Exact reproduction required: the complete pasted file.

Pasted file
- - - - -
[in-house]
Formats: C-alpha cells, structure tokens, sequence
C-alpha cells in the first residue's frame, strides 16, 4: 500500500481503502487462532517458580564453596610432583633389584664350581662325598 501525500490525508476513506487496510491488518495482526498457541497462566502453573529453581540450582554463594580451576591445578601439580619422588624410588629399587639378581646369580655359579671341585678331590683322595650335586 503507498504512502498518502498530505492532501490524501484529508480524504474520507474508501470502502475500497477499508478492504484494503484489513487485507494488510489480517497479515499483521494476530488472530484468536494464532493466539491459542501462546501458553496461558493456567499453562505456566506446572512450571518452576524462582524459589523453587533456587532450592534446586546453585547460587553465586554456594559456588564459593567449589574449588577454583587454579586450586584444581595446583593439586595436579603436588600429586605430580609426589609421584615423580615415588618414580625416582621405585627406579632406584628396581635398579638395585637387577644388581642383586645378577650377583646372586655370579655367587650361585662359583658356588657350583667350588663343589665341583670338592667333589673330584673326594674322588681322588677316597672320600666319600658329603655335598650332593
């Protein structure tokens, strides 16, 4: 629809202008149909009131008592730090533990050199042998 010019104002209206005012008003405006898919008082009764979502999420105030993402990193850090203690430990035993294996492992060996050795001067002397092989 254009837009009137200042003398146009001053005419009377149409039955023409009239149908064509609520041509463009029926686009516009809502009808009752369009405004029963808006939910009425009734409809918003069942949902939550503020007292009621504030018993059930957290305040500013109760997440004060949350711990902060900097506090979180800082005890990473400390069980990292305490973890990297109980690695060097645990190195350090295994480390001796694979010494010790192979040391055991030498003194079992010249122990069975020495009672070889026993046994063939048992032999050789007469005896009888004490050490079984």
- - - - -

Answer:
[in-house]
Formats: C-alpha cells, structure tokens, sequence
C-alpha cells in the first residue's frame, strides 16, 4: 500500500481503502487462532517458580564453596610432583633389584664350581662325598 501525500490525508476513506487496510491488518495482526498457541497462566502453573529453581540450582554463594580451576591445578601439580619422588624410588629399587639378581646369580655359579671341585678331590683322595650335586 503507498504512502498518502498530505492532501490524501484529508480524504474520507474508501470502502475500497477499508478492504484494503484489513487485507494488510489480517497479515499483521494476530488472530484468536494464532493466539491459542501462546501458553496461558493456567499453562505456566506446572512450571518452576524462582524459589523453587533456587532450592534446586546453585547460587553465586554456594559456588564459593567449589574449588577454583587454579586450586584444581595446583593439586595436579603436588600429586605430580609426589609421584615423580615415588618414580625416582621405585627406579632406584628396581635398579638395585637387577644388581642383586645378577650377583646372586655370579655367587650361585662359583658356588657350583667350588663343589665341583670338592667333589673330584673326594674322588681322588677316597672320600666319600658329603655335598650332593
């Protein structure tokens, strides 16, 4: 629809202008149909009131008592730090533990050199042998 010019104002209206005012008003405006898919008082009764979502999420105030993402990193850090203690430990035993294996492992060996050795001067002397092989 254009837009009137200042003398146009001053005419009377149409039955023409009239149908064509609520041509463009029926686009516009809502009808009752369009405004029963808006939910009425009734409809918003069942949902939550503020007292009621504030018993059930957290305040500013109760997440004060949350711990902060900097506090979180800082005890990473400390069980990292305490973890990297109980690695060097645990190195350090295994480390001796694979010494010790192979040391055991030498003194079992010249122990069975020495009672070889026993046994063939048992032999050789007469005896009888004490050490079984």